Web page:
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Industrial mm-Wave
200mW FMCW Radar Front-End for Airport Ground Control Applications

Example of our radar-front end app: AVTIS (All-weather Volcano Topography Imaging Sensor) is a new research instrument designed to measure the size, shape and temperature of volcanic lava domes under virtually all weather conditions at St Andrews Millimetre Wave adnd High-Field ESR Group (visit their website)

94GHz 200mW Low-Noise FMCW Radar Front-end

94GHz 200mW Low-Noise FMCW Radar Front-end        94GHz 200mW Low-Noise FMCW Radar Front-end (sideview)

This is a special low-noise high-power version of 94GHz FMCW radar front-end, that is designed for traffic control applications. The primary example of that application is airport ground control radar systems.

Click here to see 200mW front-end block-schema in PDF format.

We propose the following variants of 200mW radar front-end shipment:
- with row analog output
- with row digital output
- with processed digital output (angle, distance and speed of a target)

Important: we advise our customers to purchase radar 200mW front-end with antenna to get them tuned as a whole unit. The reason for that is as following. Compare to 10mW version of the 94GHz FMCW radar front-end, this 200mW has a special circuitry design features to reduce noise factors. In according of that design, to reduce noise, the radar front end has to be adjusted with its antenna as the whole unit.  Please read the following explanation which is illustrating these design features:

General block schema of FMCW radar output

 Fig. 1. General block schema of FMCW radar output

In this figure:
P1 – the power leakage through output circulator (isolation is approximately 30 dB);
P2 – the reflected power from the antenna (Antenna VSWR is less 1.13:1).

In general, the noise figure of receiver of FMCW radar front-end depends not only on receiver quality itself but also on amplitude noises of transmitter channel because transmitter power penetrates into the receiver. The penetrating power consists of two parts: the first one is a leakage of power through output circulator ports (path P1 in the fig.1) and the second one is reflected power from antenna (P2).

The leakage of mm-wave power from transmitter to receiver leads to increasing of receiver noise figure and decrease its sensitivity. In any radar front-end module with the design similar to ELVA FMCW-10/94/200/200 the influence of leakage of transmitter power on noise figure gets considerable high when the transmitter power is more then approximately 10 mW. As experiments in ELVA lab shows - for 200 mW output power of FMCW-10/94/200/200 model the increasing of the noise figure can be from 13 dB to 25…30 dB. That's why it is necessary to make an attempt for counter-measure against the increasing of Noise figure.

The straightaway approach to decrease the leakage of transmitter power to receiver is to use output circulator with higher isolation and antenna with lower VSWR. But ELVA experience as producer of mm-wave components shows that it is very difficult task.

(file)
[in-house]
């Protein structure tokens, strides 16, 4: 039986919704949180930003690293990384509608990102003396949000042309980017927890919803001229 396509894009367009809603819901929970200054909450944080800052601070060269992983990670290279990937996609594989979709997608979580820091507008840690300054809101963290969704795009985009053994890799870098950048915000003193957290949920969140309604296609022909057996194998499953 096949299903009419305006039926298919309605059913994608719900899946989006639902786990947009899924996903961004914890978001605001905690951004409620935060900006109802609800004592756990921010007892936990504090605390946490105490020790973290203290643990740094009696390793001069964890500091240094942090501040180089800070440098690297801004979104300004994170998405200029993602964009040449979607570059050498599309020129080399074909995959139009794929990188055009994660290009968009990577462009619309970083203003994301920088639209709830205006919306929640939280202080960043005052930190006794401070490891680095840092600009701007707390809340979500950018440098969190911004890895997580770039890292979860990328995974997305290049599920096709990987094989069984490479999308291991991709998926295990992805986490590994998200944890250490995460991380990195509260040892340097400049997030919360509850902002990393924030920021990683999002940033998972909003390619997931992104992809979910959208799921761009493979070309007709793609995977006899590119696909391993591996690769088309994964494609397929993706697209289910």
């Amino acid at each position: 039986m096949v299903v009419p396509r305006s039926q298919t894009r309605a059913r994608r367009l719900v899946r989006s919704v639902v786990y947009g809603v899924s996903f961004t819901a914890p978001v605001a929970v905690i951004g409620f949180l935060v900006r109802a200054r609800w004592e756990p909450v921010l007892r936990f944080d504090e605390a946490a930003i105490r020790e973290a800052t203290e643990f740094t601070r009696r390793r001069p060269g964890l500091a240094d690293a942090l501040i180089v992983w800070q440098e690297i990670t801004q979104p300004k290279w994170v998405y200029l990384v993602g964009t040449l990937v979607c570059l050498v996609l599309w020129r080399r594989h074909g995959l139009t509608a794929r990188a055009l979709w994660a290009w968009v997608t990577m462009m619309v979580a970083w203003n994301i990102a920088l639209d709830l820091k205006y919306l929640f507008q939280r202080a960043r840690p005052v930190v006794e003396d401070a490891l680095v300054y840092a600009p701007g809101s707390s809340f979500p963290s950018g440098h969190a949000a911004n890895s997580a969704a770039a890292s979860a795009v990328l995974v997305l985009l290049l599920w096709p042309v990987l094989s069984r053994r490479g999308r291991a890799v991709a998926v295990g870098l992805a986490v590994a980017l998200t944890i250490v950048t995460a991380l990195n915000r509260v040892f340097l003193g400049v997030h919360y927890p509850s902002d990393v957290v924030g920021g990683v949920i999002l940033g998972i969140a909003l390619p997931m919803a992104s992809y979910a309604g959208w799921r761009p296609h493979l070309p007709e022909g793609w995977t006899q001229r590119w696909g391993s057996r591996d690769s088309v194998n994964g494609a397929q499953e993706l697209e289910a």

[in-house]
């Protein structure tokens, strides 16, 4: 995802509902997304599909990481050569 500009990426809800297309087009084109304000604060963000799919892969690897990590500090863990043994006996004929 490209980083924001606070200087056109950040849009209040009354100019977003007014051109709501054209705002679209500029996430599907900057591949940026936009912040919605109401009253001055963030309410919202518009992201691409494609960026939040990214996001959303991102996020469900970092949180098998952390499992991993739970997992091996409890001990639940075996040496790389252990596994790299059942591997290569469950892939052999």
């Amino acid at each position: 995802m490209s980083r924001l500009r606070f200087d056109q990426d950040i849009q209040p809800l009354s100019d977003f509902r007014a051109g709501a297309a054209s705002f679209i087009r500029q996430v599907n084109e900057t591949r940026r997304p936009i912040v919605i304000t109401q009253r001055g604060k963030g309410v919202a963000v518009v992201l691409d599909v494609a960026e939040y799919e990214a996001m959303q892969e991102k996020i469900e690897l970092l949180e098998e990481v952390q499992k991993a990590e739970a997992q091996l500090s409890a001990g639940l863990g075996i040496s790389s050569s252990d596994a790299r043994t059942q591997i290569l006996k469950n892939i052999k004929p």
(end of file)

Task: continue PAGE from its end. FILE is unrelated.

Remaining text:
That's why ELVA proposed another approach: the problem can be solved by adding P1 to P2 signals in such way that an amplitude of total mm-wave signal to receiver does not increase but gets even less than P1 and P2. It is possible to do using the fact that the P1 and P2 signals are vector values and the result depends on what phases P1 and P2 signals had when they were summarized.

One of the possibilities it to use the following block-scheme:

ELVA-proposed block schema of FMCW radar output

 Fig. 2. ELVA-proposed block schema of FMCW radar output

In this figure:
P1 – the power leakage through output circulator (isolation is approximately 30 dB);
P2 – the reflection power from the “antenna + phase shifter” part.

Using the phase shifter it is possible to vary phase of the P2 signal it to have a phase shifted at 180 deg relatively to P1 signal. Thus, the amplitude of P1+P2 sum will be less than the maximum of P1 and P2 signals. The best case is when amplitudes of P1 and P2 signals are equal. In this case their subtraction result gets significantly smaller than each of P1 and P2 signals.

It has to be noted that the output circulator leakage and antenna reflection are frequency depended values. So, the good subtraction of P1 and P2 signals is possible only within a narrow frequency band.  To prove that, the experimental data were obtained for measurements of FMCW-10/94/200/200 radar module and ECA-W-10-600 antenna serial No.: 2020. The resulted plot is shown in fig.3 below.

 Fig. 3. Part of Transmitted power that penetrated into receiver

It can be seen that within 93.8-93.9 GHz frequency range (blue curve) total reflected power from transmitter to receiver is 35 dB less than output power of transmitter which is 200 mW. Noise figure of receiver is kept at approx 15 dB in this case. Antenna reflection power is at least 5 dB more (red curve).

There is circulator leakage as well. Without adjustment of phase of P2 signal the receiver Noise figure is at least 5 dB more, i.e. more then 20 dB.

Examples of pictures obtained with 200mW FMCW radar

These pictures were obtained from ELVA-1 building as examples of FMCW radar application for ground control.

Photo of urban landscape
Fig. 4. Photo of urban landscape around ELVA-1 office

Picture obtained by 94GHz 200mW FMCW Radar
Fig. 5. Picture of the same place by 200mW FMCW radar